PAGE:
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How to Install PVC Bevel Siding Over Rainscreen

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How to Install PVC Bevel Siding Over Rainscreen

It’s a lot like installing wood bevel siding, except it won’t warp or rot. And it expands and contracts differently and for different reasons


By Sal Alfano October 25, 2022
how to pvc rainscreen
This article first appeared in the September/October 2022 issue of Pro Remodeler.

In 2021 (How to Build a Rainscreen for Open-Joint Cladding and How to Install Siding That Lasts), we wrote about new rainscreen materials and open-joint PVC siding. The project was part of what was then a new video series at ProTradeCraft.com about construction in extreme climates, called “Building Resilience.”

In this article, we look at siding again, but this time it’s from episode 10 of the second season of Building Resilience. The project is a remodel of beautiful home built in 1904 that is also the international headquarters of OA Design + Build + Architecture in Minneapolis, an extreme climate indeed.

In this next-to-last episode 10, the exterior walls have been prepped for siding using a variety of products from Benjamin Obdyke, all of which are covered in more detail in earlier episodes [1]

wrb pvc rainscreen
The water-resistive barrier (WRB) is self-adhered Hydrogap SA, with seams sealed using HydroFlash GP Self-Adhered Flashing tape (episode 6), followed by a layer of Slicker Max, which creates the ventilated rainscreen (episode 7). 

 

rainscreen bevel pvc
Wall penetrations are flashed with liquid-applied Hydroflash LA (episode 7), which OA Founder Michael Anschel likes to use because, as he puts it, “you know, old house, weird pieces of wood, things coming together.” 

 

The project includes areas clad in open-joint boards, which provide a contemporary detail, but most of the building will be clad in beveled siding, partly, as OA Founder Michael Anschel explains, “to pay homage to the period it was built,” but also to have a go with a new PVC beveled siding product from AZEK [2].

Anschel notes that it looks just like smooth cedar, then asks a question you’re probably asking: “If you’re trying to make it look like smooth cedar, why not just use smooth cedar?” To answer, he points to rotted trim boards and peeling paint on the wood-clad building next door. “All of the challenges that come with wood, which is a great material and it’s beautiful, but let’s face it,” Anschel explains, “when it comes to our cladding, something that is really, really weather-resistant is probably our best bet.”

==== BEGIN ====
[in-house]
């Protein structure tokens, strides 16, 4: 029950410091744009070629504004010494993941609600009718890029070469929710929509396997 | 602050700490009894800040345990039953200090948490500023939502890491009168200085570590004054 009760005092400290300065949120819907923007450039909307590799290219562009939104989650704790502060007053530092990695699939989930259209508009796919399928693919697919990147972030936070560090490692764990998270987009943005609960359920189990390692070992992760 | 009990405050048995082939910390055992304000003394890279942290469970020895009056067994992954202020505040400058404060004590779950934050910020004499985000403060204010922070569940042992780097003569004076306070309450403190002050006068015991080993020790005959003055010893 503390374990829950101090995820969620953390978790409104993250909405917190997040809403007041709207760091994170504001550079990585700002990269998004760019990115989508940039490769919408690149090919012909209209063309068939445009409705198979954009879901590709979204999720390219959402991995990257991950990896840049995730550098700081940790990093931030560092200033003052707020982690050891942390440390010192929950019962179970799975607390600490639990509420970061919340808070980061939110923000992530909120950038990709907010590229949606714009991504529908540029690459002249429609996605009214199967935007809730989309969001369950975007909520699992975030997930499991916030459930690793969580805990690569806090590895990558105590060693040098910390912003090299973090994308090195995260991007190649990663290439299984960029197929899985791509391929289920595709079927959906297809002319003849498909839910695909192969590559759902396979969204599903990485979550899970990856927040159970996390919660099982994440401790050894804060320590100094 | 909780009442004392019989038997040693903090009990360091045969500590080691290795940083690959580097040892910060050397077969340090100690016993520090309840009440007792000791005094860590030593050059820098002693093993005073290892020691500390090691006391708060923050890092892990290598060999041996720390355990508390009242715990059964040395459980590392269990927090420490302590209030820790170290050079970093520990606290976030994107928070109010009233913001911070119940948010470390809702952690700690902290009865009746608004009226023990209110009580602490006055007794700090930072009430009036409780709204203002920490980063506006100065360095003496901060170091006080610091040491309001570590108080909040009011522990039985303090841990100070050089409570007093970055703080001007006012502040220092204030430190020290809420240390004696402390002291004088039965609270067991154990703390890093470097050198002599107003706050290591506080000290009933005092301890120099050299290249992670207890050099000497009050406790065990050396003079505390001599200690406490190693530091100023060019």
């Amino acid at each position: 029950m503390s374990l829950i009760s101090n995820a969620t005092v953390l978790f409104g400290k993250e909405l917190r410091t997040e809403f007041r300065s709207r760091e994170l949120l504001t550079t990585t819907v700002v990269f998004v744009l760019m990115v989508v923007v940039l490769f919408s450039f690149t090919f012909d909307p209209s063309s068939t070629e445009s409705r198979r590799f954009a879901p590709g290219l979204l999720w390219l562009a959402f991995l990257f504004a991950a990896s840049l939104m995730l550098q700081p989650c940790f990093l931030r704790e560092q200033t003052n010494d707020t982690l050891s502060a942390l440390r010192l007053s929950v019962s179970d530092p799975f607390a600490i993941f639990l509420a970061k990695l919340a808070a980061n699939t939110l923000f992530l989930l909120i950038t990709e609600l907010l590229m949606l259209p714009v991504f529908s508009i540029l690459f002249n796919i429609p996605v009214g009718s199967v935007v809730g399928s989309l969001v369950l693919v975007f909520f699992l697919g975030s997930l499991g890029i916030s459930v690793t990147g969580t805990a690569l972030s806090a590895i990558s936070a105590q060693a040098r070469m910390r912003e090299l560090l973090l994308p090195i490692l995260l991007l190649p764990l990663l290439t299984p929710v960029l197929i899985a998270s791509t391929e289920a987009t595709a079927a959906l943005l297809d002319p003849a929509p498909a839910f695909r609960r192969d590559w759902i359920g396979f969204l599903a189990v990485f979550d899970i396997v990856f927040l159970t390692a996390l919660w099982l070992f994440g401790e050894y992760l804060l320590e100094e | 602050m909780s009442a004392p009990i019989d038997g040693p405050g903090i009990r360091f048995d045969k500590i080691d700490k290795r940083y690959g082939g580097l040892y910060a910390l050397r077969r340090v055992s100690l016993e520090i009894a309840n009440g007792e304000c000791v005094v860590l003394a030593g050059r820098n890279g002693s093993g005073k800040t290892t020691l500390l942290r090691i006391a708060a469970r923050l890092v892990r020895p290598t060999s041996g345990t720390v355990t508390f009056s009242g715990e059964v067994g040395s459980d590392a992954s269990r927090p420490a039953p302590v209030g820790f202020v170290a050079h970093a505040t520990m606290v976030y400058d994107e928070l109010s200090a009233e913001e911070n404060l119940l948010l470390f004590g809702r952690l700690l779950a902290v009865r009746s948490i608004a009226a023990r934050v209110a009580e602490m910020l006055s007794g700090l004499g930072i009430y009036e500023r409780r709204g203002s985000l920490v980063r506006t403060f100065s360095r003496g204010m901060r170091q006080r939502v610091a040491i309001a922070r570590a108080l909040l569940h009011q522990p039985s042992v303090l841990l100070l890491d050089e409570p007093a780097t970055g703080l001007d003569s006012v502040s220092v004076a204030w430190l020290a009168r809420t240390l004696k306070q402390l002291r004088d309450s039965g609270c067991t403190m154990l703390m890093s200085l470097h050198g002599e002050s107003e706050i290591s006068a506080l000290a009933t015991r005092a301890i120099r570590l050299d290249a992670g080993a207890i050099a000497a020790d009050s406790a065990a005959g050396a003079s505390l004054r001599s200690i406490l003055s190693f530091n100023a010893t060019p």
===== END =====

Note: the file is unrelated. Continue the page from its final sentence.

azek siding
Anschel holds a scrap of the new PVC beveled siding product from AZEK in which most of the building is clad. The material is virtually impervious to decay from exposure to moisture, and as with other PVC products, can be easily worked with wood-working tools. 

 

Step-By-Step Installation

Installing PVC beveled siding is just like installing wood beveled siding, with one important difference: PVC expands and contracts differently from wood―and for different reasons.


(To learn more about how it behaves, why it behaves that way, and what you should―and shouldn’t―do to avoid problems, see “Understanding How PVC Trim Moves")


Fastening is important to control movement in PVC, so the first step is to mark lines on the Slicker Max to locate the studs [3].

 

rainscreen pvc
Marking stud locations on the rainscreen helps ensure alignment of the fasteners, which will be exposed.

 

rainscreen bevel how to
Fastening the PVC siding through the rainscreen to the framing also helps prevent movement. To promote drainage, a temporary spacer block holds both the 1½-inch-wide starter strip and the first course of siding ¼ inch off the metal flashing.

 

 

slickermax pvc rainscreen how to
The crew adjust for level before nailing both pieces in place.

 

Next is to use a 1½-inch-wide piece ripped from the top of a siding board as a starter strip, which will properly align the bottom of the first course of siding. The two-man crew uses a block to hold both pieces ¼ inch off the metal flashing, and rather than tack the starter strip first then nail the first course of siding, they fasten both pieces at the same time. 

azek beveled

The nails, which will be exposed, are placed about 5/8-inch up from the bottom of the board, one nail per stud and no closer than 2 inches from each end.

The crew used two sets of spacer blocks to keep the courses even. One set are simple 4-inch squares used only to set the second course because the wider skirt board doesn’t leave enough room to hook a spacer under the first course. The main set are cut from heavier PVC stock into an L-shape, with one 4-inch leg, which is the amount of reveal they are looking for, and a short ½-inch leg, which hooks under the course below [4].

 

slickermax rainscreen siding
After setting a 4-inch reveal with the second course, the crew uses a set of L-shaped blocks that hook under the course below. They serve a dual purpose: they ensure a uniform reveal and they provide a straight edge that makes it easy to square up from the nails below, ensuring a straight line of exposed fasteners. Metal butt flashing behind the joints directs any water out before it can get behind the siding.

 

As with wood siding, it can get tricky at penetrations, particularly profiled head casings at windows and doors. But the tools you use to work wood―power saws, coping saws, multi-tools, even sharp chisels―also work with PVC. But there is no grain, so boards with deep cutouts can be floppy, and longer lengths may require two people to maneuver into position on the wall.

After that, it’s rinse and repeat around the rest of the building.

 


written by

Sal Alfano

Executive Editor

Sal Alfano is executive editor for Professional Remodelersal.alfano@gmail.com, 202.365.9070


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